Second, in highlighting these women’s agency, Pang-White gives us a new way to read what otherwise seem, on the surface, to be restrictive texts that reinforce Confucian patriarchy. She is especially effective in this regard in her introduction to and translation of the Analects for Women. Written by the wealthy and well-educated Song sisters during the Tang Dynasty, on the surface this text reads like a Victorian etiquette manual, emphasizing chastity and the particulars of women’s ritually bound lives: “When walking she should not turn her head and look back. When speaking, she should not open her lips too wide . . . When sitting, she should not shake her knees. When standing, she should not sway her skirt. When happy, she should not laugh aloud” (83). But as Pang-White demonstrates, this was a text written to help lower-class women learn to read. That means it was more likely to be successful if it followed gendered conventions of the time. However, as a project for teaching women to read, this text is interventionist, as in a Confucian framework one cannot really self-cultivate without being able to read. Approaching the text in this way reveals so much more about it than the traditional approach of a text that speaks only to women’s subservient position in a male-dominated society.

Third, throughout each of the translated texts and related materials, Pang-White is careful to emphasize how radical it is that each of these authors argue for the value of women in both personal and political contexts, and the ability of women to engage in the broader Confucian project of self-cultivation. This may not seem all that shocking, until we remember that even to this day, there is real and sustained controversy over whether or not the ideal of the junzi applies to women. With this text, Pang-White has enriched both the historical materials available to Anglophone scholars and resources available for contemporary feminist and Confucian scholarship.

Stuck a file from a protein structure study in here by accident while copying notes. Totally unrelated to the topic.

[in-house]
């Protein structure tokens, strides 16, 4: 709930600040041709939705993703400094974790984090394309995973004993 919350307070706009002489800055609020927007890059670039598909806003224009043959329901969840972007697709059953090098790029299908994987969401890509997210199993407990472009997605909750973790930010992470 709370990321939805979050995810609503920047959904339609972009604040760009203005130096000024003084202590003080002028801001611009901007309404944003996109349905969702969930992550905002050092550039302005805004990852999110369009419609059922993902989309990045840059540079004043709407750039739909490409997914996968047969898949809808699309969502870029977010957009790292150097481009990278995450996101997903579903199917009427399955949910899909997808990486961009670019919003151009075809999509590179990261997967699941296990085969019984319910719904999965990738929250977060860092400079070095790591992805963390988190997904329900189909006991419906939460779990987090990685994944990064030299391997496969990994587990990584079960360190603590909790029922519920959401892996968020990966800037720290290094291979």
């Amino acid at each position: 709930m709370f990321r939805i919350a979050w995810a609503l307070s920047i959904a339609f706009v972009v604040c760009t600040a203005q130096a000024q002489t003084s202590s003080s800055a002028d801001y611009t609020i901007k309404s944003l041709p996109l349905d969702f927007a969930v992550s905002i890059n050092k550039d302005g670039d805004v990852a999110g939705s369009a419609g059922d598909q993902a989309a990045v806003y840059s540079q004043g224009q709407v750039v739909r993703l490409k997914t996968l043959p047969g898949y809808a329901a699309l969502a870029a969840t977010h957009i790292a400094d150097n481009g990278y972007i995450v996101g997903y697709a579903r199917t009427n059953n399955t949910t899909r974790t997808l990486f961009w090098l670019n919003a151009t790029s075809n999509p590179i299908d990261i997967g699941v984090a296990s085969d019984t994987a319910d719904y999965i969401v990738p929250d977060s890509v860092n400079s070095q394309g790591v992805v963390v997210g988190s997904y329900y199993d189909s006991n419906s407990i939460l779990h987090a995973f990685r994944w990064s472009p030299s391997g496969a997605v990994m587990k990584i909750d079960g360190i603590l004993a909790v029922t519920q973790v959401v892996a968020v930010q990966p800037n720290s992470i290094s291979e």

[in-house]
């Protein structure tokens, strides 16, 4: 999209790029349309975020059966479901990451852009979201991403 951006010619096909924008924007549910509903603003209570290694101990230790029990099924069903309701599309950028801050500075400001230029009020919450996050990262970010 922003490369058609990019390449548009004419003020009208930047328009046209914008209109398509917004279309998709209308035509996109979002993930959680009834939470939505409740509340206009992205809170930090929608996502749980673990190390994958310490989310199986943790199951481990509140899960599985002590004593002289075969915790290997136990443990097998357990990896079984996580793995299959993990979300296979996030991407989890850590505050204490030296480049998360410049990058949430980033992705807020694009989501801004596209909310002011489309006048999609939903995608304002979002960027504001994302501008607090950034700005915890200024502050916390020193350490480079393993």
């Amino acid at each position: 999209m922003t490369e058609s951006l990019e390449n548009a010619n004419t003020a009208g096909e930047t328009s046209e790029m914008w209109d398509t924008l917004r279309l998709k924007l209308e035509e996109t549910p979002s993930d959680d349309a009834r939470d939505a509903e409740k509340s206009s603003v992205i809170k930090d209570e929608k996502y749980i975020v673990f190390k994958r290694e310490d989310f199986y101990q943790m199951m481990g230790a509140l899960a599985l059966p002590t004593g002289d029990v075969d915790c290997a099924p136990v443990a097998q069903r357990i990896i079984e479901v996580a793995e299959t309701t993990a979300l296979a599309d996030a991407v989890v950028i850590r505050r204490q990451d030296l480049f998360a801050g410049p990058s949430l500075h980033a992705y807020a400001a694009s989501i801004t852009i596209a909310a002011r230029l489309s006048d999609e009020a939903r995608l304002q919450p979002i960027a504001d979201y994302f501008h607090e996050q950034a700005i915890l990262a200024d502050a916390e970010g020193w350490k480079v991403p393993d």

One of the exciting features of this text is that it does contain all the original Chinese, making it a useful resource for scholars who want to work between the original text and the translations. While I might have the occasional quibble over translation of a term or phrase, on the whole the translation is smooth and precise. In teaching with it over the past year, I did wish that Pang-White would have included a little more material providing comparisons to other texts of the same time and type written for men. Ritual manuals, for instance, appear terribly restrictive from a contemporary perspective, regardless of whether they are telling women when to get up in the morning and how much tea to offer their mothers-in-law, or whether they are telling men the angle their hat ought to be worn at and the depth of the bow to make to what level of minister. As it stands, the text is an incredible resource to both scholars and teachers, and I hope to see many using it to reread and reappropriate Confucian canons in new and interesting ways.

About the Reviewer(s): 

Sarah Mattice is Associate Professor in Philosophy & Religious Studies at the University of North Florida.

Date of Review: 
August 12, 2020
About the Author(s)/Editor(s)/Translator(s): 

Ann A. Pang-White is Professor of Philosophy and Founding Director of Asian Studies at the University of Scranton, Pennsylvania. She is the editor of Bloomsbury Research Handbook of Chinese Philosophy and Gender (2016) and the author of over a dozen articles on Chinese and comparative philosophy as well as medieval philosophy.